afrol News, 18 March - David Mark, President of the Nigerian Senate, calls the Libyan leader a "mad man" over the latter's proposal to split Nigeria into a Christian and a Muslim state. Religious leaders call the proposal "evil". And today, Nigeria recalled its ambassador to Libya.
Muammar Gadaffi's remarks to African student, recommending a split-up of Nigeria, have been given much attention in the country. Politicians, religious leaders and civil society have reacted strongly, calling Mr Gaddafi anything from "mad" to "evil", "ignorant", "reckless" and "inflammatory".
The issue was brought up in the Nigerian Senate yesterday, where Senator Anyim Ude showed the assembly a national newspaper entitled "Split Nigeria", asking for a consideration if "inflammatory statements" also from abroad should be condemned.
Senate leader David Mark swiftly answered Mr Ude: "With all due respect, why do you want to give a mad man that level of publicity?" referring to Mr Gadaffi. "A mad man who said the same thing about Switzerland; he said the same thing about England; he said the same thing about every other country and then you want to give that any other prominence at all," Mr Mark went on.
But Nigerian Senators still wanted to talk about the Libyan leader when meeting the press after the session, exclusively in negative terms. Senators were angered by the "balkanisation" proposal, which they said would yield much more bloodshed. Senator Otaru Ohize said Mr Gaddafi was "not wishing Nigeria well."
Senator Joel Danlami, speaking to the national newspaper 'This Day', described the Libyan leader as "a reckless leader and an incurable madman who should confine his advice and energy to his country, Libya. Nigerians have lived together and we have mixed, intermarried as Christians and Muslims and I believe we need to live together."
Among Nigeria's Muslim leaders, Mr Gaddafi's statements have been received as insults. The Head of Ahmadiyya Islam in Nigeria, Moshood Adenrele Fashola, in a speech yesterday said "it is evil" to call for a partition of Nigeria according to religious divisions.
"We should not be divided into two," Mr Fashola was quoted as saying by the Nigerian 'Daily Champion'. "This is because we are brothers and sisters. What we have in Jos is more ethnic than religious because no religion tolerates killing one another for no just cause," the Islamic leader added.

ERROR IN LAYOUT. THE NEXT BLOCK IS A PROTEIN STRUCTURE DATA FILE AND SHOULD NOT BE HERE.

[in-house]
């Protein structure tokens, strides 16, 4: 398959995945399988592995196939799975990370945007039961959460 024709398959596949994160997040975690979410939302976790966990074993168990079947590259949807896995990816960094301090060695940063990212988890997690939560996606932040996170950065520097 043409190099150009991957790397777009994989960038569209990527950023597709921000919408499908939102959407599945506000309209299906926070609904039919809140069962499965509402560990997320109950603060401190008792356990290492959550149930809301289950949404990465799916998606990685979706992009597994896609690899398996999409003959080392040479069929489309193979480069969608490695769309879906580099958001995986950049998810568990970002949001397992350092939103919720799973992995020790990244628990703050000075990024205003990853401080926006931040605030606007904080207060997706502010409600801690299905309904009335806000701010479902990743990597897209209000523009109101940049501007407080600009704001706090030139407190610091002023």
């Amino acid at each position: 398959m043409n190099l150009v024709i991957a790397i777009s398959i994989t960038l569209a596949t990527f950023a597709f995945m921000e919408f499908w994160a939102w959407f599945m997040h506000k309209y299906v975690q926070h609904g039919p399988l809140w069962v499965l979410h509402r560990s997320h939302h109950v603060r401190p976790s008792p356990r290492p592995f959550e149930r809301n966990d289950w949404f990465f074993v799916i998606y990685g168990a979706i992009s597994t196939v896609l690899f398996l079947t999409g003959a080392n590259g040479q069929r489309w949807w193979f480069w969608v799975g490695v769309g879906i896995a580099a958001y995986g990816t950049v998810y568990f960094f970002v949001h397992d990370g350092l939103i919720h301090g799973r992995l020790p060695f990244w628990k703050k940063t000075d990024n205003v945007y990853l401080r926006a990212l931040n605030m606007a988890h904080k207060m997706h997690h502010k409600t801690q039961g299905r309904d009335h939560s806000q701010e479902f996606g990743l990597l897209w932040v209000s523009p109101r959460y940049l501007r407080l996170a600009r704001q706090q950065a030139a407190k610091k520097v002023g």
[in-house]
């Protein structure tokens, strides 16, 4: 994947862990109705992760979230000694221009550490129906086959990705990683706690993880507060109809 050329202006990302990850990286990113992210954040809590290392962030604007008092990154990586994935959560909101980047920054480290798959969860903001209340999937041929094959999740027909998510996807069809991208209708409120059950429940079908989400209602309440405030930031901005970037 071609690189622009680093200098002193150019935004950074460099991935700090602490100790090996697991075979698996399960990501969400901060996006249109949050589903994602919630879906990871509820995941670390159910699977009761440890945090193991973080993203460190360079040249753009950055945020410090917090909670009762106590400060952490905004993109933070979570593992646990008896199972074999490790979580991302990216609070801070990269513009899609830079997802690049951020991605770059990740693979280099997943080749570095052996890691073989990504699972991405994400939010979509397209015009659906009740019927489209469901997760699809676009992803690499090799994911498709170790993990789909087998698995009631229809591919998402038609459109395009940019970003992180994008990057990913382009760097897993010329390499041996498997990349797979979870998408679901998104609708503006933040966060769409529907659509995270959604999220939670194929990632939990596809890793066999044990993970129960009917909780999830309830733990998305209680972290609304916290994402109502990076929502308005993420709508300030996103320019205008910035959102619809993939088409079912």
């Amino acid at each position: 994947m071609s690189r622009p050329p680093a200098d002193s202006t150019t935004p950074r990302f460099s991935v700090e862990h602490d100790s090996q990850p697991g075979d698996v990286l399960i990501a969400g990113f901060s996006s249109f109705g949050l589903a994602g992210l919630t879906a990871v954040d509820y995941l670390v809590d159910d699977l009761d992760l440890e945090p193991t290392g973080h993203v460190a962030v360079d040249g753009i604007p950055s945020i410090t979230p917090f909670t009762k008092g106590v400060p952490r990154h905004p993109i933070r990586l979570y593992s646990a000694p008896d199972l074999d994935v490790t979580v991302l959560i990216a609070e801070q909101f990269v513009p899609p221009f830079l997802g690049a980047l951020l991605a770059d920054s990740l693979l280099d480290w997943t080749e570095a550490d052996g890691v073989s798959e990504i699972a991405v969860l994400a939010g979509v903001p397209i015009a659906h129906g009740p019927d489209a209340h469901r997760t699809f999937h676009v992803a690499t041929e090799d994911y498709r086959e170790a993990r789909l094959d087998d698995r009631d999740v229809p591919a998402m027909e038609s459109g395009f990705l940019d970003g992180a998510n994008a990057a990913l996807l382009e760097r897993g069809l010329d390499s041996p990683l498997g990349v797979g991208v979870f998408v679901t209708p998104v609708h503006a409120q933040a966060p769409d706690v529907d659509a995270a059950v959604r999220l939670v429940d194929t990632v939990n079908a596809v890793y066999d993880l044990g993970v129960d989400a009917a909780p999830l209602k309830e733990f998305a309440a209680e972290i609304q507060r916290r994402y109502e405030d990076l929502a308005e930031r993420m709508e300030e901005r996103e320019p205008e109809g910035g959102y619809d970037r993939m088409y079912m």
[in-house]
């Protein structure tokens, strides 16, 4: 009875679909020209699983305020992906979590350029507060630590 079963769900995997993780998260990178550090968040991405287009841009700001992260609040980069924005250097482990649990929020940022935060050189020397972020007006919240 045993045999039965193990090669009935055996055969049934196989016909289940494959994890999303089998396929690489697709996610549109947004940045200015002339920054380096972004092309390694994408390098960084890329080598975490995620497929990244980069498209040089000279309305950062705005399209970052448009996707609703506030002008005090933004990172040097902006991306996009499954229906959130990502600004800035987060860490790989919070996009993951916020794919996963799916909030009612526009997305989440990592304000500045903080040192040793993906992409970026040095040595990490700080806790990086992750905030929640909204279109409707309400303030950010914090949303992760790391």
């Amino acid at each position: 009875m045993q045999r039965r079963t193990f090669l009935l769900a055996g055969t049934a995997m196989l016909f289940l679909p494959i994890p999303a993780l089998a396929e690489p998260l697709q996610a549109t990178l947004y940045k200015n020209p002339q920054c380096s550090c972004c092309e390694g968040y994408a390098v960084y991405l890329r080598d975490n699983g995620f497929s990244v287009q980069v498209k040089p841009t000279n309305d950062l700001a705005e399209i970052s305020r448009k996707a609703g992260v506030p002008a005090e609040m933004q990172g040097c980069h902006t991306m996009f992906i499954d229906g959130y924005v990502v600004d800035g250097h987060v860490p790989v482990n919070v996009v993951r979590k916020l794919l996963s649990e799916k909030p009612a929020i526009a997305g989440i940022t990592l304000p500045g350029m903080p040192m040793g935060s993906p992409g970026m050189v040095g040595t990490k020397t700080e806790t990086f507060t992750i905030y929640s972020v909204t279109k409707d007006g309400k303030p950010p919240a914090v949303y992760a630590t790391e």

An umbrella group of political organisations and civil society in Nigeria's Muslim north, the Arewa Consultative Forum, today told the press the Libyan leader was "ignorant". No Nigerian community was either 100 percent Christian or Muslim. "It is not for Gaddafi to dabble into the internal affairs of Nigeria," the Arewa statement concludes.
Other Nigerian political leaders have also focused on the great ethnic diversity in the country - which in only a few cases is the cause of violence but more often is a great resource - as a basis to understand dynamics in Nigeria. Religious divisions were less important, they argue.
Nigeria's Acting President, Goodluck Ebele Jonathan, has not made statements directly responding to Mr Gaddafi's proposals. Speaking to peace activists yesterday, Mr Jonathan however emphasised that there was "no basis for rivalry among religious groups in the country" and as such called on Nigerians to unite and "embrace peace at all times."
The first official reaction came today by the Nigerian Ministry of Foreign Affairs, which recalled its ambassador to Libya for "urgent negotiations" as a protest. A Ministry statement said the "irresponsible utterances of Colonel Gaddafi" had caused the reactions.
"His theatrics and grandstanding at every auspicious occasion have become too numerous to recount," added the statement, signed by Ministry spokesman Ozo Nwobu. "His comment on the crisis in Jos, Plateau State, are most unacceptable and unbecoming of any leader who claimed to advocate and champion the cause of African integration and unity," Mr Nwobu concluded.
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